1 1/2 yr. Old Doesn't Lay

Discussion in 'Chicken Behaviors and Egglaying' started by sotelomary, Sep 15, 2010.

  1. sotelomary

    sotelomary Chillin' With My Peeps

    I have a GLW that layed for a couple weeks last fall. She has never gone into molt and hasn't layed on almost 1 yr. She is on layer feed, free choice oyster and grit. I was feeding greens daily and scratch about 2x a week. I have stopped doing this to see if she would lay. The couple weeks that she did lay the eggs were normal but alittle small which was to be expected.

    There have been no changes to the environment. She along with 3 other hens are in a loving and calm environment. We live in the bay area where our weather is nice year round. Of the other 3 hens, two are daily layers and the third lays eggs that have alittle wave but are still delicious.

    Will she lay after she goes into molt which should be this fall? I am thinking of getting rid of her if she doesn't start laying. If I decide to cull her, is she edible or will she be tough?

    Any help would be appreciated.

    I forgot to mention that they are in a coop and have a large run. There is no place where eggs could be hiding.

    Mary
     
    Last edited: Sep 15, 2010
  2. lauralou

    lauralou Chillin' With My Peeps

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    I'm not sure what to tell you about your hen. All of my hens lay. Some lay more than others of course. Even my oldest hens, who will be 4 years old in the spring, still lay regularly. So I have no experience with a nonlaying hen.

    I can tell you that it isn't unusual for a chicken to NOT molt during their first year. Or maybe they do molt, but just not noticeably. I'd guestimate that less than half of my first year ladies have ever molted so that I noticed it. Even the ones who did seemed to do a partial molt, most obviously around the head and neck. Their second autumn is when the real molting starts. So I'd think she will molt soon, and we can hope that maybe that will reset her little egg timer and maybe she will start laying in the spring. Maybe?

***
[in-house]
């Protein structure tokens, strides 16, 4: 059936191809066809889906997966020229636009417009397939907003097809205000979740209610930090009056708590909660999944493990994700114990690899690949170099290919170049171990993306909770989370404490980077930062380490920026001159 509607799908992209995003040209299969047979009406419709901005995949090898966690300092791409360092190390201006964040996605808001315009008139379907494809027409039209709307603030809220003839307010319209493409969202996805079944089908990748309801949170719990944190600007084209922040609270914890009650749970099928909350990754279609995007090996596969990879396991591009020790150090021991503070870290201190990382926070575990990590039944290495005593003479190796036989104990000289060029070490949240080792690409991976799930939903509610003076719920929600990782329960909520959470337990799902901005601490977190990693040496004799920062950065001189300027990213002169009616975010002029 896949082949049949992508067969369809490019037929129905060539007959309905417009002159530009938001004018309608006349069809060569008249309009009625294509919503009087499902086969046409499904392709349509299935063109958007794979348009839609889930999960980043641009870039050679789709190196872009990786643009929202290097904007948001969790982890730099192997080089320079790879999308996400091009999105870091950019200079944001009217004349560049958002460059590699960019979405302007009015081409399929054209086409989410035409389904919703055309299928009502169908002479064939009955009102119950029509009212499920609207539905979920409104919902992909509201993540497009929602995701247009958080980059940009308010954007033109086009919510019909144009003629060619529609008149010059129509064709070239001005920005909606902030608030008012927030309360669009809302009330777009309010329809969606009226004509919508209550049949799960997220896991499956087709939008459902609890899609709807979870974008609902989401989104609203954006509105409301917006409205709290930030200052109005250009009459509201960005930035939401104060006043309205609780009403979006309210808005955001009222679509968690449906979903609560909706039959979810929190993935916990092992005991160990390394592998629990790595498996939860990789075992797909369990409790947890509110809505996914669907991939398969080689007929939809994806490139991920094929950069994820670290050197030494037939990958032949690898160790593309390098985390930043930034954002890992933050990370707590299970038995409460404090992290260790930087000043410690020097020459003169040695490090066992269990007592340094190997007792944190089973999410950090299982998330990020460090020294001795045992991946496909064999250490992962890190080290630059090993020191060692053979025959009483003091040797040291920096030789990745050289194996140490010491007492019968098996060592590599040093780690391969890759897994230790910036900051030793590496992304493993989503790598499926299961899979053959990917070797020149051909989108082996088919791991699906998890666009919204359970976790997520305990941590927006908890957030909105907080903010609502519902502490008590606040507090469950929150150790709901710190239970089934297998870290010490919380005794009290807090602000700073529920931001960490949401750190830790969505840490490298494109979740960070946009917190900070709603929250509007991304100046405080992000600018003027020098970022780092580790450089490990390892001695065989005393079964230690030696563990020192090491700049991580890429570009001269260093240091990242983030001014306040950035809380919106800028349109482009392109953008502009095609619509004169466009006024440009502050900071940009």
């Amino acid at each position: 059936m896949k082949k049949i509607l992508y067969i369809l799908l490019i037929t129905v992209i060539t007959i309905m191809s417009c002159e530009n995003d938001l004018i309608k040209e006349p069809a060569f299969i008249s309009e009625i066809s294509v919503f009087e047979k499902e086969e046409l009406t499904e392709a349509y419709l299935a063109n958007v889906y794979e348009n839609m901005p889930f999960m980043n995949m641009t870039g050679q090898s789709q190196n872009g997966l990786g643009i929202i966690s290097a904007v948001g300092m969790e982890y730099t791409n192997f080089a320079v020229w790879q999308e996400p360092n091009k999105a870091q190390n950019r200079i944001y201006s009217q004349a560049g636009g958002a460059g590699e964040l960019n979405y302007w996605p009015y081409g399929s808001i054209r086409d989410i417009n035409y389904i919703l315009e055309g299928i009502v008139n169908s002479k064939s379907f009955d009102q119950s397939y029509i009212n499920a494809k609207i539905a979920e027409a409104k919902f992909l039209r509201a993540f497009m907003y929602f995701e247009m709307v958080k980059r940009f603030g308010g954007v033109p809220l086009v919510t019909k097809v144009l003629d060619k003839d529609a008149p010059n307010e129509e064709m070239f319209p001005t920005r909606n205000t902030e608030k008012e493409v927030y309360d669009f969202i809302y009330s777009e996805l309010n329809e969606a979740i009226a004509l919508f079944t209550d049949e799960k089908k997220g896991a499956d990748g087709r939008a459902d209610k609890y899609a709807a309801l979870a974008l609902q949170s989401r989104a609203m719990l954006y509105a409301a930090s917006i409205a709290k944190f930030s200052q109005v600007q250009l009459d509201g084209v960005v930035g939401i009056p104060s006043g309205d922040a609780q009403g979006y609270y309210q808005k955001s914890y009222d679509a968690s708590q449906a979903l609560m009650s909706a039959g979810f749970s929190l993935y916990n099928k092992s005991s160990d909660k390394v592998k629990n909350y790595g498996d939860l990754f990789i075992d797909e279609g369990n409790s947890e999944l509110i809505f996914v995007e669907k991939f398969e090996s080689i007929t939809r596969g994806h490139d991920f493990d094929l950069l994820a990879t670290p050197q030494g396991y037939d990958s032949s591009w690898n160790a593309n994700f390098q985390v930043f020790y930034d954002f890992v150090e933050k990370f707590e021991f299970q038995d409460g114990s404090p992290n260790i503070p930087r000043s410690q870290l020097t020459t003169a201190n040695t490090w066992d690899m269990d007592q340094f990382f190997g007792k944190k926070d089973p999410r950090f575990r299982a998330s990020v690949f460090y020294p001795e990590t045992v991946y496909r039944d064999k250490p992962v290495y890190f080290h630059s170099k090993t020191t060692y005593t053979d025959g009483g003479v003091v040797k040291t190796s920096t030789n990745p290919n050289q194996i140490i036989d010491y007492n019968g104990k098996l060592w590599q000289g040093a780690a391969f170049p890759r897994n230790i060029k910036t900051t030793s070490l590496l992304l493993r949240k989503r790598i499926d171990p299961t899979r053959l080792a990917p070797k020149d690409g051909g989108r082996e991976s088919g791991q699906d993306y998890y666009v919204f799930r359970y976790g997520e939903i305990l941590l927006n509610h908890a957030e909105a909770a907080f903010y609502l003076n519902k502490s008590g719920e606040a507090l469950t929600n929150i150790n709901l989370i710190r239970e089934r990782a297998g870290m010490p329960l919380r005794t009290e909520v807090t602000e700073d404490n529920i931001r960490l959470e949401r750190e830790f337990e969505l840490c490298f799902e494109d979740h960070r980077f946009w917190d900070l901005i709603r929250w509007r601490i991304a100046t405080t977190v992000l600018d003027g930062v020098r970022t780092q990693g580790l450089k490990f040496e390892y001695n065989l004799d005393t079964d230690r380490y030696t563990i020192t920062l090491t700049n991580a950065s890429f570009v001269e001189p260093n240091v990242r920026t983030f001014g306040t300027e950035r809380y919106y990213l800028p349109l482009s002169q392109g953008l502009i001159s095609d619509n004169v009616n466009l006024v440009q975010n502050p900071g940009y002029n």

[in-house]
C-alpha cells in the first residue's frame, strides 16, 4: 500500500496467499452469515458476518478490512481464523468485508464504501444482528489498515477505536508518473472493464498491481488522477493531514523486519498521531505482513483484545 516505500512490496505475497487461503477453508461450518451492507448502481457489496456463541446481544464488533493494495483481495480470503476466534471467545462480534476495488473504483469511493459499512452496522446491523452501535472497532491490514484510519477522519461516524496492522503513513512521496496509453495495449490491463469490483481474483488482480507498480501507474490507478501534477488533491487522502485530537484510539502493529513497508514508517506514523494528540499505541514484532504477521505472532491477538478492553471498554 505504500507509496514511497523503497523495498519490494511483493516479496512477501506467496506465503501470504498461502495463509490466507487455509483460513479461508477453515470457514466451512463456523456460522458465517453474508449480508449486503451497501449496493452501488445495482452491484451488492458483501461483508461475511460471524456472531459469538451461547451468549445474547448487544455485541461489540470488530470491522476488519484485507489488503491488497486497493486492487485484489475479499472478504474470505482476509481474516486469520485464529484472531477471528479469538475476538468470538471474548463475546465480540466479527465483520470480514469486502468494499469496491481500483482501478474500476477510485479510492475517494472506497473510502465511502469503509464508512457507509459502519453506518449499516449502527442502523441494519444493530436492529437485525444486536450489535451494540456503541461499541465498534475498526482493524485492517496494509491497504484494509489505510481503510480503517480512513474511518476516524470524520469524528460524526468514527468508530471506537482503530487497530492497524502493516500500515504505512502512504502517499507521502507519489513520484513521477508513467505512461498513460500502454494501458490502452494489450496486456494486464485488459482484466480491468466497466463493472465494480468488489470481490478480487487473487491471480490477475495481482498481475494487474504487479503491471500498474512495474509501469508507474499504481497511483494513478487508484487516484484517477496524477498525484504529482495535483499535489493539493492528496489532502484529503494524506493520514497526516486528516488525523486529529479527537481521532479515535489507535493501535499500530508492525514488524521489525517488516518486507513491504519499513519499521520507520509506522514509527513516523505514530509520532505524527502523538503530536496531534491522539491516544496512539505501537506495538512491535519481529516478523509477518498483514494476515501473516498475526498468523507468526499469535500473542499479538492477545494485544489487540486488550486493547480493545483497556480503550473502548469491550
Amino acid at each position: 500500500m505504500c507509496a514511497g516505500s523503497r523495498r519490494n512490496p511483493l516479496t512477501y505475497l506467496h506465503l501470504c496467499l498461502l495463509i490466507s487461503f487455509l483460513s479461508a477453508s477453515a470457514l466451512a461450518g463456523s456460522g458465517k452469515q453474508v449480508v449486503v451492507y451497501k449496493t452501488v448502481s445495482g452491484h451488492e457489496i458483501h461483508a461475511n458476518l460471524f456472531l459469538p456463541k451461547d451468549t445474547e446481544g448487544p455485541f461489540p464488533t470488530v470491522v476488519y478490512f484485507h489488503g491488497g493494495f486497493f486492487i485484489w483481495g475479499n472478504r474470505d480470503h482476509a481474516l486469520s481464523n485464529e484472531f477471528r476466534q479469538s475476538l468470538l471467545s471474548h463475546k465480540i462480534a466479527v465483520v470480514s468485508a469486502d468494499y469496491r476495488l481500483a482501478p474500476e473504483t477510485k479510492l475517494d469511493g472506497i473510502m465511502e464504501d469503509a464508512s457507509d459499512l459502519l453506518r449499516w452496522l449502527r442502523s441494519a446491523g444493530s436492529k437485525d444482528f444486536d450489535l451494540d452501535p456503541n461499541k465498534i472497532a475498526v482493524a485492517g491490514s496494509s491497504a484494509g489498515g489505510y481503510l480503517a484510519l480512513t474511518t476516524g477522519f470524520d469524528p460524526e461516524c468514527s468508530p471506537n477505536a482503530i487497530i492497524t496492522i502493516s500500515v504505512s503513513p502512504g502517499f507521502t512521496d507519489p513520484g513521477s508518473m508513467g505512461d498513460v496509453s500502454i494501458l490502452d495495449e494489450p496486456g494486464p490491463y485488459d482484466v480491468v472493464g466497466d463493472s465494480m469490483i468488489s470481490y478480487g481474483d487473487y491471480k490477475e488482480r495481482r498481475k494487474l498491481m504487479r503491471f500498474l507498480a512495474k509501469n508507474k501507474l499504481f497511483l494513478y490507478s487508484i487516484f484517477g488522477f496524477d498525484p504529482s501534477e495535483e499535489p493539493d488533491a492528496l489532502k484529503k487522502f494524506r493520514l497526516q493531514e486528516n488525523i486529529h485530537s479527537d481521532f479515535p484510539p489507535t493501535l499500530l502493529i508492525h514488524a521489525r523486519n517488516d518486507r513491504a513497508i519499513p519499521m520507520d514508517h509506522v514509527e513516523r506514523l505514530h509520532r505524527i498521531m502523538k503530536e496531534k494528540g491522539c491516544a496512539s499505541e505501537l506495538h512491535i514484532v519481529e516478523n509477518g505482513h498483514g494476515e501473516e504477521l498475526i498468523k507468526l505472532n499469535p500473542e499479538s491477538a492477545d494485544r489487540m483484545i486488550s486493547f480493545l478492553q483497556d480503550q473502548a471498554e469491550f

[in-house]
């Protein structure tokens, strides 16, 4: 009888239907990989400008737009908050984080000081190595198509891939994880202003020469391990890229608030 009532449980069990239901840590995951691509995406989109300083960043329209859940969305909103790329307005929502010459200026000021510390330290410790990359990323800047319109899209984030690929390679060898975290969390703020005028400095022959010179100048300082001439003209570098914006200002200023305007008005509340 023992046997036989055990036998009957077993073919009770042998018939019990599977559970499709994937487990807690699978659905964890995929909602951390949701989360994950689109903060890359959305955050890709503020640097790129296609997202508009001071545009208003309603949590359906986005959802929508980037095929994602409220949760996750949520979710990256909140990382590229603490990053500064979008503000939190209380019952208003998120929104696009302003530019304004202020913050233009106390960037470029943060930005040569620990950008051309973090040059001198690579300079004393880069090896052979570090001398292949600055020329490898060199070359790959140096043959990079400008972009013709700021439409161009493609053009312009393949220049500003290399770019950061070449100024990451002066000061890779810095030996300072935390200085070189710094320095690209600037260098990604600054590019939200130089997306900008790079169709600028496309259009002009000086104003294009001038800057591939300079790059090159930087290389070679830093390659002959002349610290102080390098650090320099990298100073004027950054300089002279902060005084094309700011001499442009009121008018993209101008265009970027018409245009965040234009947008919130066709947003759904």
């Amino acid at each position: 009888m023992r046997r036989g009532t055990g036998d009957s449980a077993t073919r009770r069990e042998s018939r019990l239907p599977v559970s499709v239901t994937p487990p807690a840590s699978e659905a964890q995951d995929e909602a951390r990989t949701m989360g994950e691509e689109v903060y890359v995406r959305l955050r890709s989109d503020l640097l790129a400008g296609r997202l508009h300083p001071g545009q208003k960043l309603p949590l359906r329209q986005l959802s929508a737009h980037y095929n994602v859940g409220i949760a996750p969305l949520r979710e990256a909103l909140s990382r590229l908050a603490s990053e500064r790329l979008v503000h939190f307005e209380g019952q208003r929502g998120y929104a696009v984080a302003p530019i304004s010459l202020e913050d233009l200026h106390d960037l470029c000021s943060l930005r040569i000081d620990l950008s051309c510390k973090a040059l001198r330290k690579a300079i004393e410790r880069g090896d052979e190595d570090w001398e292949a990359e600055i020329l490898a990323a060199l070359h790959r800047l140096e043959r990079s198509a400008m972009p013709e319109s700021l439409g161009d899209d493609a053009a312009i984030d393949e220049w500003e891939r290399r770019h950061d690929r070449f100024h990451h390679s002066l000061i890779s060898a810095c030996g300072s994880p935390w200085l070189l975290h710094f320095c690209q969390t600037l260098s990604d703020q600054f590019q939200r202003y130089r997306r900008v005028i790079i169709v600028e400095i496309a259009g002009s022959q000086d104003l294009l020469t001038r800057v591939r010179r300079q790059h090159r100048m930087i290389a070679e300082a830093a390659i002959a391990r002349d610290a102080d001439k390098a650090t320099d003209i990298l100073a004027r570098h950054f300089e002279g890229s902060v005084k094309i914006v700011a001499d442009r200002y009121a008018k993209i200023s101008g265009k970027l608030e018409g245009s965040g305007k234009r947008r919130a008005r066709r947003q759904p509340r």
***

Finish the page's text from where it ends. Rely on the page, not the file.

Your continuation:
I say in spring because of the dwindling hours of daylight. Long days stimulate egg production, not nice weather. Although it is certainly true that extreme weather can stress hens and cause production to drop. Since the days are getting shorter, and asuming that you don't supplement light in the coop, I wouldn't expect her to suddenly start laying anytime soon.

    Should you decide that you aren't interested in any more wait and see with this hen, (and who could blame you?) she should be quite edible. You would want to slow cook her, like in a crock pot. I never pluck my chickens (roosters), just skin them out and take the breasts and legs. Then I soak those in a bowl of brine in the refrigerator for at least 24 hours. Then into the crock pot. I will generally make some sort of casserole out of the meat. Or chicken and dumplings. Something along those lines. The flavor is excellent, but the texture is different from a supermarket chicken. Tougher, stringier? Yes. That's why I like to make some sort of a diced up dish with it. I'm no expert on the subject, that's just the best advice I have for you in the chicken cookin' department. Other folks probably do it differently.